Cue a finale which involves a crazy car chase, Rick shitting himself, Dreamytime Escorts van ending up in a skip, Mr Jolly murdering Parsons to the tune of What’s New Pussycat, exploding tonic water and Peter Richardson’s Lovebucket uttering the immortal words: “WHAT IS GOING ON!?” before the whole premises blows up. What you have are Stooges like physical humour combined with Loony Tunes style cartoon violence. There is little satire and no subtlety but it is uproariously funny. We end with Ade and Rick walking down Camden Lock canal before Mayall pushes his partner-in-grime in the water for no reason. And that is what is so great about Mr Jolly: it has no underlying meanings or any depth. It’s stupid and violent and loud and ruddy funny. Rick Mayall was all of these too and much much more and I thank him and Ade for giving us this crazy masterpiece.
I’m not religious or addicted to buying crap for people but Christmas is always a great period of the year because I get time off work. To celebrate this I have chosen some alternative Christmas music, films, TV and other ephemera to talk about. Anyway, Merry Christmas everybody! Good luck in 2014!
BAD SANTA (2003)
This film is THE greatest Christmas film of all time. This is just one of the great scenes of many great scenes.
TRADING PLACES (1984)
Dan Ackroyd gives his finest acting performance in this movie and his desperate, drunk and destroyed Santa Claus really hits rock bottom at the hands of arch-capitalists. While it’s very funny there’s some real satirical subtext in there too. Probably.
CHRIS KAMARA – born December 25th 1957
I’m an internal enthusiast but Chris Kamara is heralded here due to his incredible energy and extrovert enthusiasm. I like that he doesn’t mind being the clown either. Great catchphrase too: UNBELIEVABLE!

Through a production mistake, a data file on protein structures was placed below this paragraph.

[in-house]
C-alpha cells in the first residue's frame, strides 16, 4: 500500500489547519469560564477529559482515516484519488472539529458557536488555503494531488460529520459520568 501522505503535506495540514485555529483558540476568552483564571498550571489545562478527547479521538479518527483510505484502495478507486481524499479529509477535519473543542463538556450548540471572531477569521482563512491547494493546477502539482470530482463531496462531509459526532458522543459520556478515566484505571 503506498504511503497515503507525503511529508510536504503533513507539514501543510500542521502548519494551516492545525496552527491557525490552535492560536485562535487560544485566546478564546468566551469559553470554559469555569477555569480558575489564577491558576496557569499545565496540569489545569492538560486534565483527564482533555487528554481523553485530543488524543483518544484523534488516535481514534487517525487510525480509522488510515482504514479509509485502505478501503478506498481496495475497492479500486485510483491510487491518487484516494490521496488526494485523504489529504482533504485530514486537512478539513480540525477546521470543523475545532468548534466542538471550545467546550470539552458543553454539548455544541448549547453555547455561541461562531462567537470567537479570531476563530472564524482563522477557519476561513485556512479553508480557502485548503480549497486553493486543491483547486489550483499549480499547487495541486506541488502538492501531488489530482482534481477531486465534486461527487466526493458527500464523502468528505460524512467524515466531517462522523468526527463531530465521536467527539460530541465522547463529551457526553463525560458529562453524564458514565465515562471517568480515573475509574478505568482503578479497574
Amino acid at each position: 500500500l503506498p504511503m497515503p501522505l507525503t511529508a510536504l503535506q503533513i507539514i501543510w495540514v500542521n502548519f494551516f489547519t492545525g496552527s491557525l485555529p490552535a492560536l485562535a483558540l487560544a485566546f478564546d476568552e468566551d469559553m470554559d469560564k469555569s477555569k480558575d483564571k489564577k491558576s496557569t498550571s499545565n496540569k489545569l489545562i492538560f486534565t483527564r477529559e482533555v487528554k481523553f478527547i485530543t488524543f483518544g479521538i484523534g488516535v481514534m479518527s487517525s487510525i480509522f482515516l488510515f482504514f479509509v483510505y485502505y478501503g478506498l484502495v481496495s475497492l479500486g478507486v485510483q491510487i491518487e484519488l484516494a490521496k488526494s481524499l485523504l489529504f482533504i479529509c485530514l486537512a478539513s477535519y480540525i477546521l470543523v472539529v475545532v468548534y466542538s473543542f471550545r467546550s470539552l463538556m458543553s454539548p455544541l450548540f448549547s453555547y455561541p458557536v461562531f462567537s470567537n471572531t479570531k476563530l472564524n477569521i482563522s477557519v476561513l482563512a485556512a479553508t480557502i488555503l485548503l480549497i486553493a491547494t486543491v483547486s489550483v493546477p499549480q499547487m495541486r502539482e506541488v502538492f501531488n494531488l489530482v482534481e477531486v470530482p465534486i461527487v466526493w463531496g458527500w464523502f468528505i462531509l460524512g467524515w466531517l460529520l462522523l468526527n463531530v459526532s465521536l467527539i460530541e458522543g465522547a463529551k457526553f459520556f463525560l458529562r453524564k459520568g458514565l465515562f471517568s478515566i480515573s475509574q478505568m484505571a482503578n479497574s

RAGE AGAINST THE MACHINE – 2009 Christmas Number One!
The people who got this to number one deserve much much much kudos. Personally, I quite liked Joe McElderry on X Factor but was glad Simon Cowell got screwed over by the incredible musical geniuses that is Rage Against The Machine. Joe McElderry didn’t do too badly as he switched career and became an Olympic diver named Tom Daley.
BIRTH OF THE INTERNET (SORT OF) – 25th December 1990
Did you know on Christmas Day in 1990 there was the first successful trial run of the system which would become the world wide web. And thank god for that as without it we would not have millions of cat videos online. 9 millions views! Stop the world I want to get off!
LEWIS BLACK ON CHRISTMAS
Shamefully I didn’t know this comedian until I saw him in an episode of Big Bang Theory and then checked him out. He’s grizzled, bitter and very funny. My kind of humourist.
RED SLEIGH DOWN – SOUTH PARK (SEASON 5)
This episode is hilarious as Santa’s sleigh is shot down in Iraq because Cartman is trying right all his wrong-doings over the past year. Jesus and the boys go to Iraq and kick some butt to save Santa! One of South Park’s shittiest characters also makes an appearance – the Christmas Poo – Mr Hankey! What can be more Christmassy than Santa, Jesus and a stinking pile of crap!
SEX PISTOLS – final UK gig – Huddersfield 1977
Johnny Rotten and the lads played a benefit for striking firefighters before their ill-fated trip to the United States. The rest they say is history. And what went on before as well.
MAD WORLD – ANDREWS/JULES Christmas Number 1 2003
This moody, introspective and pretentious song was a great alternative to the usual Christmas hits. Cursory research shows the songs’ lyrics were inspired by Arthur Janov and his book The Primal Scream. I don’t know much about this but it makes me seem mildly intelligent. It was also in Donnie Darko; a brilliant yet very over-rated film. Jake Gyllenhaal was incredible in it though.
BLACKADDER’S CHRISTMAS CAROL
The Christmas Carol story has been done to death and even had Ross Kemp playing a version of Scrooge recently on ITV12 or something. This one-off special subverts the story by initially showing Blackadder as good and then deciding to be bad. Very clever that. And very funny!
THE SILENT PARTNER (1978)
This excellent crime thriller starring Elliot Gould and Christopher Plummer was a real eye-opener to me as a kid as it was the first time I’d seen Santa Claus shown as a negative figure. It’s not shown on telly much now but it certainly stuck with me. Worth checking out if you get the chance.
DIE HARD (1988)
Did you know that Yippee-kay-yay is actually the Eskimo phrase for Happy Christmas. And of course John McClane’s catchphrase in Die Hard. It’s not really a Christmas film as such but shoe-horns Christmas into the plot quite neatly using it ironically to show families brought together in conflict rather than round the table stuffing themselves with turkey and pudding.